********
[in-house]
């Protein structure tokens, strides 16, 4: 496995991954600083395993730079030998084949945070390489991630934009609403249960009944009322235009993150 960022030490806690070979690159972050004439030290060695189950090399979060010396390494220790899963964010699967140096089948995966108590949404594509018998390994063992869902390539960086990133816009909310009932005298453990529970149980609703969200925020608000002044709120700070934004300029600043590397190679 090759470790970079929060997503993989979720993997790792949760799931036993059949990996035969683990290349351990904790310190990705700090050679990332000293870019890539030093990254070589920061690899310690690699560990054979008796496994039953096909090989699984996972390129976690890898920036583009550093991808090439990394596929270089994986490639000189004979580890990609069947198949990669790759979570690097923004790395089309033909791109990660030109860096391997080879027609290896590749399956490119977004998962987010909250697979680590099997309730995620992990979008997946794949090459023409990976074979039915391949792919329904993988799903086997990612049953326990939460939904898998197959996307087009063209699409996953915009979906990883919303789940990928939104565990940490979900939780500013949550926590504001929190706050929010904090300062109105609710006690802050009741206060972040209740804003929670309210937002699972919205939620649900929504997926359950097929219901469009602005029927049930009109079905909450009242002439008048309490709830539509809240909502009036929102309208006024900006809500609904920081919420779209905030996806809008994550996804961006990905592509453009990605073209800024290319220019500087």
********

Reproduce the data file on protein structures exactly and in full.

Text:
[in-house]
């Protein structure tokens, strides 16, 4: 496995991954600083395993730079030998084949945070390489991630934009609403249960009944009322235009993150 960022030490806690070979690159972050004439030290060695189950090399979060010396390494220790899963964010699967140096089948995966108590949404594509018998390994063992869902390539960086990133816009909310009932005298453990529970149980609703969200925020608000002044709120700070934004300029600043590397190679 090759470790970079929060997503993989979720993997790792949760799931036993059949990996035969683990290349351990904790310190990705700090050679990332000293870019890539030093990254070589920061690899310690690699560990054979008796496994039953096909090989699984996972390129976690890898920036583009550093991808090439990394596929270089994986490639000189004979580890990609069947198949990669790759979570690097923004790395089309033909791109990660030109860096391997080879027609290896590749399956490119977004998962987010909250697979680590099997309730995620992990979008997946794949090459023409990976074979039915391949792919329904993988799903086997990612049953326990939460939904898998197959996307087009063209699409996953915009979906990883919303789940990928939104565990940490979900939780500013949550926590504001929190706050929010904090300062109105609710006690802050009741206060972040209740804003929670309210937002699972919205939620649900929504997926359950097929219901469009602005029927049930009109079905909450009242002439008048309490709830539509809240909502009036929102309208006024900006809500609904920081919420779209905030996806809008994550996804961006990905592509453009990605073209800024290319220019500087």